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In Nature this week: Readfish tool for targeted nanopore sequencing, genomic diversity of barley and wheat, and more.
China increased the amount it spent on research and development by more than 10 percent in 2019, ScienceInsider says.
UK researchers said they are developing a commercial test that could enable sensitive detection of tuberculosis DNA in blood and provide an option to broaden screening.
In PNAS this week: core Pseudomonas aeruginosa genome, study of ancient Paget's disease of the bone, and more.
Early-access users of the Flongle said the small, inexpensive flow cells allow them to develop new methods quickly and to check the quality of clones and libraries.
Three long-read assemblies — two from PacBio data alone and one from Oxford Nanopore and Illumina data — had considerably more indel errors in genes than short-read assemblies.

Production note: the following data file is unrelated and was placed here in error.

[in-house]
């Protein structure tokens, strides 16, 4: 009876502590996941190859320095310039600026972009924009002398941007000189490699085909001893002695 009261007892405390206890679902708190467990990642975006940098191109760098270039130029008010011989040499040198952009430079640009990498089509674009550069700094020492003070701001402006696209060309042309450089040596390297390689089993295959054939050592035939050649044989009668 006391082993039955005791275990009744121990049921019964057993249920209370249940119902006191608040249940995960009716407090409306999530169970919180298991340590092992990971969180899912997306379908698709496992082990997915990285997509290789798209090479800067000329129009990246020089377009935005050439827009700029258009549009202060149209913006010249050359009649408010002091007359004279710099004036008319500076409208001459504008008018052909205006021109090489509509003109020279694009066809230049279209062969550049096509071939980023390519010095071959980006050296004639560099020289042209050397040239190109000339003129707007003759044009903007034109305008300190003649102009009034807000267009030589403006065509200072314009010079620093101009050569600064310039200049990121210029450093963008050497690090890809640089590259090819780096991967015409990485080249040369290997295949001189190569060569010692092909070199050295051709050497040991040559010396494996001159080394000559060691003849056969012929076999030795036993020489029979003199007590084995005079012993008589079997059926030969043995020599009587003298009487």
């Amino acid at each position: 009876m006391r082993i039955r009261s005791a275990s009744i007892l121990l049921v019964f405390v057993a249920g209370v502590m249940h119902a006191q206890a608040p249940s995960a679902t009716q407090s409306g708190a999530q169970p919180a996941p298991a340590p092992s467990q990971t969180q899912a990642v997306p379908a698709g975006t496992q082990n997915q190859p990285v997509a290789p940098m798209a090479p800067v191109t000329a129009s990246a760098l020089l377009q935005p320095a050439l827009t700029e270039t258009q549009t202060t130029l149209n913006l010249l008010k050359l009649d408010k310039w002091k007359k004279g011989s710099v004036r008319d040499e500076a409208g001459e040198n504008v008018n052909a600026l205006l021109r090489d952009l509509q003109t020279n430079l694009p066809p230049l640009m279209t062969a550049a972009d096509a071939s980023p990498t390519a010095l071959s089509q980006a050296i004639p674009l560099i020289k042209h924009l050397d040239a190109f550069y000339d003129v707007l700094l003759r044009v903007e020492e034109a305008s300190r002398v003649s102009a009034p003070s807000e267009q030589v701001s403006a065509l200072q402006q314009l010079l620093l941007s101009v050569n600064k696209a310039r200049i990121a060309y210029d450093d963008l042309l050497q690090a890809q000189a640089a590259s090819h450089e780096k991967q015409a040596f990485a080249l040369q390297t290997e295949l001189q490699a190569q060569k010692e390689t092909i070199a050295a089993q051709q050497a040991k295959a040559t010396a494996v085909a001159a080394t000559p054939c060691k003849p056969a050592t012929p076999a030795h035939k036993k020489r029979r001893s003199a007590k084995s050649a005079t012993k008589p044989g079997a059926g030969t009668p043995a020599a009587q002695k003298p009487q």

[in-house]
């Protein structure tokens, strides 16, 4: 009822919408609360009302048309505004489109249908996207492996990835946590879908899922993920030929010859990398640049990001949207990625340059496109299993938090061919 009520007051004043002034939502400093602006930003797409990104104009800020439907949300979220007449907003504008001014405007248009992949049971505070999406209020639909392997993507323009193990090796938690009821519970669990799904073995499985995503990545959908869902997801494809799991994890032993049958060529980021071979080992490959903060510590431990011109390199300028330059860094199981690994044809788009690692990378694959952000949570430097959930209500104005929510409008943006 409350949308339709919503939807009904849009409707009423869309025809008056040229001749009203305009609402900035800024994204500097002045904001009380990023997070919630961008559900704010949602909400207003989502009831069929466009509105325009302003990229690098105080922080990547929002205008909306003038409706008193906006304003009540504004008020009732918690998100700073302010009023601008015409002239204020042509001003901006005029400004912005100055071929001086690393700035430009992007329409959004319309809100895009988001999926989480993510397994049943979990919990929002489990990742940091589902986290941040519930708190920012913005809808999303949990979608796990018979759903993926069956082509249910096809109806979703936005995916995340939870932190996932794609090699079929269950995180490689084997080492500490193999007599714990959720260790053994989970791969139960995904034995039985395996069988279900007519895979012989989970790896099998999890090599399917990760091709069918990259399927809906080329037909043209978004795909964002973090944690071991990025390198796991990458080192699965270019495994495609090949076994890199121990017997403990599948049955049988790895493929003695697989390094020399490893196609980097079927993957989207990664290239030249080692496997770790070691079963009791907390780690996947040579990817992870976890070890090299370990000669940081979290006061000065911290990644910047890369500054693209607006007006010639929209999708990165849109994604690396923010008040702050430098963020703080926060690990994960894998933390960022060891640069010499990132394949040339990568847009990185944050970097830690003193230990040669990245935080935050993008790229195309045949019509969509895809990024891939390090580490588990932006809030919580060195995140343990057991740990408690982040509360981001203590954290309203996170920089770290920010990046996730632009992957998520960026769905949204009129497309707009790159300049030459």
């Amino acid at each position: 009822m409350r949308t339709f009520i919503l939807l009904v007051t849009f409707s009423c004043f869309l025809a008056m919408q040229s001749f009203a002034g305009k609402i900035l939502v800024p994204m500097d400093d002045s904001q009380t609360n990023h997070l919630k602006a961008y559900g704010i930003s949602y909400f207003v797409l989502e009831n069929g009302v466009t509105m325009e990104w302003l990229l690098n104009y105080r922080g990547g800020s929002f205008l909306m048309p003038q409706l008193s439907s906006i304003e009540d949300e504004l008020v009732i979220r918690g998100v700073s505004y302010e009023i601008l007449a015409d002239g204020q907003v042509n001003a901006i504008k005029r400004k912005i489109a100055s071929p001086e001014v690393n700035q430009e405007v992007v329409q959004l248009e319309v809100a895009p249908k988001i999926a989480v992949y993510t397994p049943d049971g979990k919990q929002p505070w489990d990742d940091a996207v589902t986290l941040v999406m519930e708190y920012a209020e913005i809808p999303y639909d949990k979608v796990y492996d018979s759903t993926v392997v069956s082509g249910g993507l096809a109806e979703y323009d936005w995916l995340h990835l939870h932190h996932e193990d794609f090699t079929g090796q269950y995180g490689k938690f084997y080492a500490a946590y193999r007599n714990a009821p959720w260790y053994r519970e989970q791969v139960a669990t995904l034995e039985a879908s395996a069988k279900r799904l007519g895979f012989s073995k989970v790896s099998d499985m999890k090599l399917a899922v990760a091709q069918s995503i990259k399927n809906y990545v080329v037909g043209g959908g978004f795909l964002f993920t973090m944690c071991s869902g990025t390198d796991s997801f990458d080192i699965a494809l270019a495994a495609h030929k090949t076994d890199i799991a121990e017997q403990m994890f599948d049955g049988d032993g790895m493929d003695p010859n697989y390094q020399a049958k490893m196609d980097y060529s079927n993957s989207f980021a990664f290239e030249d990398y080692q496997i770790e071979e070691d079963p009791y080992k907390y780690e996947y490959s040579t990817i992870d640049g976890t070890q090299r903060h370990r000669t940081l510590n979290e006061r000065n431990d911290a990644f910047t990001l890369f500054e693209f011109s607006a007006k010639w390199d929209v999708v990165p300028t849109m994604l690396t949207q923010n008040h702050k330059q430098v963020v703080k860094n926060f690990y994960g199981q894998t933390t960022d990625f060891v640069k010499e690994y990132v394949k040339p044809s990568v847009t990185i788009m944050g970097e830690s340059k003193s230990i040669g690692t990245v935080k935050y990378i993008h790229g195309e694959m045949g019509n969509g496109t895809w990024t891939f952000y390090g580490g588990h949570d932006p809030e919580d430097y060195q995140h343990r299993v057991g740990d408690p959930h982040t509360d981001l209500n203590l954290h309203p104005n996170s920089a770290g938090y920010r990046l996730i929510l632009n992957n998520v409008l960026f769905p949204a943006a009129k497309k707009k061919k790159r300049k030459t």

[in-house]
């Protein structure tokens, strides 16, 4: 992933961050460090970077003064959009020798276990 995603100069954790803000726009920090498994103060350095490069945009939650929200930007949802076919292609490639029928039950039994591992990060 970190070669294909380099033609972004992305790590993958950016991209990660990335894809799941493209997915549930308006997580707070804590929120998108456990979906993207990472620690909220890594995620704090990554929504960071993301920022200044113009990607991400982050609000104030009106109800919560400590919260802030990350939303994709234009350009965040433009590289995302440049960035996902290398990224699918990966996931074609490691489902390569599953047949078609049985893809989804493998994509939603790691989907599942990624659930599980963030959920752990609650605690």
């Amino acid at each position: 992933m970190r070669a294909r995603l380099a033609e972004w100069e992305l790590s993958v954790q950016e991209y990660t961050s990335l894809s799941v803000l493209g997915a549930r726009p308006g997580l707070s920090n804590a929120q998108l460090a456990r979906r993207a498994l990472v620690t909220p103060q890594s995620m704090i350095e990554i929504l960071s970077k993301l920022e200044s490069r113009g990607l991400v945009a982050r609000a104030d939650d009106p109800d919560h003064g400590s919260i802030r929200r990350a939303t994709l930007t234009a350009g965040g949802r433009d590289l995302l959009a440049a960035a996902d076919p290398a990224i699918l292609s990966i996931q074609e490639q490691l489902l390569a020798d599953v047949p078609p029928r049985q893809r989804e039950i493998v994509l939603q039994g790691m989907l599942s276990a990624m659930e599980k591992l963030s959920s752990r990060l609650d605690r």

The Guardian reports that labs in the UK have had safety incidents involving pathogens.
A genome-wide association study of children whose mothers had preeclampsia, conducted as part of the InterPregGen study, implicates variants near the FLT1 gene in the condition.
The Ebola virus may have mutated to better infect humans during the 2014 outbreak, the New York Times reports.
Data for tens of thousands of UK Biobank participants revealed an overlapping set of variants involved in airflow obstruction in heavy and never smokers.
The Wall Street Journal reports on gaps in COVID-19 testing affecting less affluent urban areas and rural locations.
According to NBC News, new SARS-CoV-2 variants are making it harder for researchers to model the course of the pandemic.
The New York Times reports that experts say President Joe Biden's goal of vaccinating 1 million people a day in the US in the next 100 days is too low a bar.
In Science this week: single-cell lineage tracing technique applied to study lung cancer metastasis, and more.